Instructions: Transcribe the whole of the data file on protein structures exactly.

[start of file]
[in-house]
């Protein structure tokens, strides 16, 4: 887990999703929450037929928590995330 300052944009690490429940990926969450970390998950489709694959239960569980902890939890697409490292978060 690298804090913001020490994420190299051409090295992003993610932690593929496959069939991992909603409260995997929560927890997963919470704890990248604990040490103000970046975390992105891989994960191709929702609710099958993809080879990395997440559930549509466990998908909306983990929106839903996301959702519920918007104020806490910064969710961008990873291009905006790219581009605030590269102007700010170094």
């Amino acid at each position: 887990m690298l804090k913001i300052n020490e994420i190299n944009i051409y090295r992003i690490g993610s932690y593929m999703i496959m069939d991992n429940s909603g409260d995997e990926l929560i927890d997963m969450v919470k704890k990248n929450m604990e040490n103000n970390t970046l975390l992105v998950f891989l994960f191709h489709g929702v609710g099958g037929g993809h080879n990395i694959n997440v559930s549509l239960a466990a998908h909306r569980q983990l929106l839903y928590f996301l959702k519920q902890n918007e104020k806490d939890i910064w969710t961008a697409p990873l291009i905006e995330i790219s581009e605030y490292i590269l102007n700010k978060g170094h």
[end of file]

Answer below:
[in-house]
């Protein structure tokens, strides 16, 4: 887990999703929450037929928590995330 300052944009690490429940990926969450970390998950489709694959239960569980902890939890697409490292978060 690298804090913001020490994420190299051409090295992003993610932690593929496959069939991992909603409260995997929560927890997963919470704890990248604990040490103000970046975390992105891989994960191709929702609710099958993809080879990395997440559930549509466990998908909306983990929106839903996301959702519920918007104020806490910064969710961008990873291009905006790219581009605030590269102007700010170094």
């Amino acid at each position: 887990m690298l804090k913001i300052n020490e994420i190299n944009i051409y090295r992003i690490g993610s932690y593929m999703i496959m069939d991992n429940s909603g409260d995997e990926l929560i927890d997963m969450v919470k704890k990248n929450m604990e040490n103000n970390t970046l975390l992105v998950f891989l994960f191709h489709g929702v609710g099958g037929g993809h080879n990395i694959n997440v559930s549509l239960a466990a998908h909306r569980q983990l929106l839903y928590f996301l959702k519920q902890n918007e104020k806490d939890i910064w969710t961008a697409p990873l291009i905006e995330i790219s581009e605030y490292i590269l102007n700010k978060g170094h």